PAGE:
Adding vitamin D to wheat flour would help reduce the incidence of heart disease, seizures, and rickets, at a cost of just 12p per person per year according to new research.
A report from the University of Birmingham says one in five adults in the UK is deficient in the so-called sunshine vitamin which the body creates from sunlight.
It is also found in a small number of foods including oily fish, red meat, liver and egg yolks and in fortified food like breakfast cereals and fat spreads.
Vitamin D regulates the amount of calcium and phosphate in the body, both needed for healthy bones, teeth and muscles.
Symptoms of vitamin D deficiency include:
- Getting sick or infected often
- Fatigue and tiredness
- Impaired wound healing
- Loss of bone density leading to rickets in children in extreme cases
- Hair loss
- Muscle pain
Current Public Health England advice says every adult in the UK should take a vitamin D supplement during the autumn and winter at the very least and all children under the age of one should be given a supplement.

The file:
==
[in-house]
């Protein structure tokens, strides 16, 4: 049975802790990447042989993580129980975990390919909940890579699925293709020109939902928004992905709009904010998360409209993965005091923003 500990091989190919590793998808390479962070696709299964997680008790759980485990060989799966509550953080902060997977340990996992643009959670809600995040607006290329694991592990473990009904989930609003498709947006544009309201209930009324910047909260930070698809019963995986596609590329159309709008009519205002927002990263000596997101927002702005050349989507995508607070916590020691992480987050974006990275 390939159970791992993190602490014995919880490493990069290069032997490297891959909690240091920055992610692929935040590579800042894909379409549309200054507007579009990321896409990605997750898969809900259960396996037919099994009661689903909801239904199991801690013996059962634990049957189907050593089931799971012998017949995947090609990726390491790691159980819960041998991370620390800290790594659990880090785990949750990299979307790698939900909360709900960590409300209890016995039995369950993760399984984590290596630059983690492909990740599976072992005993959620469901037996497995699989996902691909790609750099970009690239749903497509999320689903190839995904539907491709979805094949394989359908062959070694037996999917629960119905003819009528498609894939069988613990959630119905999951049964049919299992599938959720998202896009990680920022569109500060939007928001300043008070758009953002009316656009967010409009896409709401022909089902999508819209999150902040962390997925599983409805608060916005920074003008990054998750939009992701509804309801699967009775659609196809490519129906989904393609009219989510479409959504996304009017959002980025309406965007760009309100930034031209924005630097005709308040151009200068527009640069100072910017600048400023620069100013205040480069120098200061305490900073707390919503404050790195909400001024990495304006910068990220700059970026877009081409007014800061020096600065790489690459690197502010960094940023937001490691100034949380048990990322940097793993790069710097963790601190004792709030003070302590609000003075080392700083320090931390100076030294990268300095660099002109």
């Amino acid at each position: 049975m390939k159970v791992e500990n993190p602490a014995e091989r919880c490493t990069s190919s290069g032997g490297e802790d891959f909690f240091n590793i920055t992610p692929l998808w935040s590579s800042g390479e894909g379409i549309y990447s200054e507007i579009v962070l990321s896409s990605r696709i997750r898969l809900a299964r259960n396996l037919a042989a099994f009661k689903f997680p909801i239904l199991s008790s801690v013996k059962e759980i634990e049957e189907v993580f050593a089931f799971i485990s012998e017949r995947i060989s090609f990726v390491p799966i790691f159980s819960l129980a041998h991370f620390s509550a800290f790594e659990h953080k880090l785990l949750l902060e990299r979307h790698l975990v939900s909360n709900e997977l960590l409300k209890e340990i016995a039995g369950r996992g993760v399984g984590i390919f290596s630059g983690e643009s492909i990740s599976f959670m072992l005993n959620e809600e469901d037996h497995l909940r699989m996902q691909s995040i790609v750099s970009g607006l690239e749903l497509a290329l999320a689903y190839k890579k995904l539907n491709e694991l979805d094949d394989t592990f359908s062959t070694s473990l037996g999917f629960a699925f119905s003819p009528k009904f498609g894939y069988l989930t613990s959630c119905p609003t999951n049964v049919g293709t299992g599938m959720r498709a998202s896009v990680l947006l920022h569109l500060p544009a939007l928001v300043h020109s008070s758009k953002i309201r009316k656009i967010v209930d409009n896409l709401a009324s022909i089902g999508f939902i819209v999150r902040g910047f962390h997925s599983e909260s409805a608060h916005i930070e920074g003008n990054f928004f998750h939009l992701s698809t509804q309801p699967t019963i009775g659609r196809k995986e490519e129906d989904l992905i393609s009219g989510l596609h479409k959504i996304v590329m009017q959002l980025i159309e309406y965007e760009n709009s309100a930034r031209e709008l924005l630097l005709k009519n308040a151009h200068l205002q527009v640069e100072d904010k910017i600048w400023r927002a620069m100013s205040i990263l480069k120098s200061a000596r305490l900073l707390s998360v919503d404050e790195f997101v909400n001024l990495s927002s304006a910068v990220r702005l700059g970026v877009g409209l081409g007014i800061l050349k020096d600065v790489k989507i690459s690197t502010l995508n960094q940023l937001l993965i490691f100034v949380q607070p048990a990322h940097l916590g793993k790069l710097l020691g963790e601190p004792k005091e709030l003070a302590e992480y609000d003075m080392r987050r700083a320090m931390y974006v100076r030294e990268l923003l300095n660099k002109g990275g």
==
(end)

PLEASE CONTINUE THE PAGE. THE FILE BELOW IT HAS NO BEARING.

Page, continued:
The new report claims the compulsory fortification of flour would prevent 10 million new cases of vitamin D deficiency in England and Wales over the next 90 years, saving the NHS £65m.
White flour milled in the UK is already fortified with calcium, iron, and two B vitamins, while many popular cereals have vitamin D and others added by the manufacturer.
The researcher says adding vitamin D to all wheat flour would prevent 25% of the estimated 40 million new cases of vitamin D deficiency over the coming 90 years.
The report, published in in European Journal of Clinical Nutrition, says offering free vitamin D supplements to the most vulnerable groups, including children, the elderly and black and Asian minority ethnic, would prevent an additional 8% of new cases.
The report’s author, Dr Magda Aguiar, said: While both supplements and fortified foods are important sources of vitamin D for the UK population, evidence suggests current UK supplementation polices are not working.
Addressing vitamin D deficiency in the UK requires a multi-disciplinary approach and preventing conditions that are the consequence of deficiency would save the NHS money to the extent that it would more than compensate for the money needed to implement flour fortification at a national level.